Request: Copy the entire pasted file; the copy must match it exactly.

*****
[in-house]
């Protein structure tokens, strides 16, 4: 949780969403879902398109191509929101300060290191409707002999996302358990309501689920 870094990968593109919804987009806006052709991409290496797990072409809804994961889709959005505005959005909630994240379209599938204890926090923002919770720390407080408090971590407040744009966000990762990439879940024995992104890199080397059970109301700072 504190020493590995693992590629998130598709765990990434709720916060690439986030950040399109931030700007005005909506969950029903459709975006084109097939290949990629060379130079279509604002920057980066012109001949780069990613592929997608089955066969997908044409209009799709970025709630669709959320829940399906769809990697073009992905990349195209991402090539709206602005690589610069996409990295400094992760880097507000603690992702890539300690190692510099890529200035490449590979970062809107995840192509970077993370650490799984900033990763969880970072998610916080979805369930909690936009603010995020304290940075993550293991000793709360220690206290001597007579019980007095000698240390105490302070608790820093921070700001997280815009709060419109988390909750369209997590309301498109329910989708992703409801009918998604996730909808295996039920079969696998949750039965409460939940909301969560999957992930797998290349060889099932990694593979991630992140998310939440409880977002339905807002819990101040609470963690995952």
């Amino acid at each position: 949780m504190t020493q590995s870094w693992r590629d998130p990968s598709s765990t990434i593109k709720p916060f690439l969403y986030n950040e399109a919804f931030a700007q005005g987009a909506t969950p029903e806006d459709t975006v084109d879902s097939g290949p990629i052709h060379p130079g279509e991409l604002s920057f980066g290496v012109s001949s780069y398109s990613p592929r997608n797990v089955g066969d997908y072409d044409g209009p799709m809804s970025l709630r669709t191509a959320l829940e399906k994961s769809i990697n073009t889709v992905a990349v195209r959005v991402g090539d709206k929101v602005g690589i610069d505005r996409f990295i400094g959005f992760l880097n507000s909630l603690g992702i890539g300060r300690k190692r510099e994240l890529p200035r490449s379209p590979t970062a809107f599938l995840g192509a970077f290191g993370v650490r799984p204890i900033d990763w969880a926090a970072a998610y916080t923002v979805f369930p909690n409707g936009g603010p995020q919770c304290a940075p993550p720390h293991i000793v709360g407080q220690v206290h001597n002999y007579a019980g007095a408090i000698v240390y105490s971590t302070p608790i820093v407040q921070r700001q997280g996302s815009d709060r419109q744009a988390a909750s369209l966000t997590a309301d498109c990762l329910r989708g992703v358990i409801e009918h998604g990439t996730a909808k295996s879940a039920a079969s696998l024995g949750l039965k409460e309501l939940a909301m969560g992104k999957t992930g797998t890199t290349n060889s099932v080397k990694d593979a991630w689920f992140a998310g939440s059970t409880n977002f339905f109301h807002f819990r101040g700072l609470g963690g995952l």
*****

[in-house]
């Protein structure tokens, strides 16, 4: 949780969403879902398109191509929101300060290191409707002999996302358990309501689920 870094990968593109919804987009806006052709991409290496797990072409809804994961889709959005505005959005909630994240379209599938204890926090923002919770720390407080408090971590407040744009966000990762990439879940024995992104890199080397059970109301700072 504190020493590995693992590629998130598709765990990434709720916060690439986030950040399109931030700007005005909506969950029903459709975006084109097939290949990629060379130079279509604002920057980066012109001949780069990613592929997608089955066969997908044409209009799709970025709630669709959320829940399906769809990697073009992905990349195209991402090539709206602005690589610069996409990295400094992760880097507000603690992702890539300690190692510099890529200035490449590979970062809107995840192509970077993370650490799984900033990763969880970072998610916080979805369930909690936009603010995020304290940075993550293991000793709360220690206290001597007579019980007095000698240390105490302070608790820093921070700001997280815009709060419109988390909750369209997590309301498109329910989708992703409801009918998604996730909808295996039920079969696998949750039965409460939940909301969560999957992930797998290349060889099932990694593979991630992140998310939440409880977002339905807002819990101040609470963690995952």
């Amino acid at each position: 949780m504190t020493q590995s870094w693992r590629d998130p990968s598709s765990t990434i593109k709720p916060f690439l969403y986030n950040e399109a919804f931030a700007q005005g987009a909506t969950p029903e806006d459709t975006v084109d879902s097939g290949p990629i052709h060379p130079g279509e991409l604002s920057f980066g290496v012109s001949s780069y398109s990613p592929r997608n797990v089955g066969d997908y072409d044409g209009p799709m809804s970025l709630r669709t191509a959320l829940e399906k994961s769809i990697n073009t889709v992905a990349v195209r959005v991402g090539d709206k929101v602005g690589i610069d505005r996409f990295i400094g959005f992760l880097n507000s909630l603690g992702i890539g300060r300690k190692r510099e994240l890529p200035r490449s379209p590979t970062a809107f599938l995840g192509a970077f290191g993370v650490r799984p204890i900033d990763w969880a926090a970072a998610y916080t923002v979805f369930p909690n409707g936009g603010p995020q919770c304290a940075p993550p720390h293991i000793v709360g407080q220690v206290h001597n002999y007579a019980g007095a408090i000698v240390y105490s971590t302070p608790i820093v407040q921070r700001q997280g996302s815009d709060r419109q744009a988390a909750s369209l966000t997590a309301d498109c990762l329910r989708g992703v358990i409801e009918h998604g990439t996730a909808k295996s879940a039920a079969s696998l024995g949750l039965k409460e309501l939940a909301m969560g992104k999957t992930g797998t890199t290349n060889s099932v080397k990694d593979a991630w689920f992140a998310g939440s059970t409880n977002f339905f109301h807002f819990r101040g700072l609470g963690g995952l």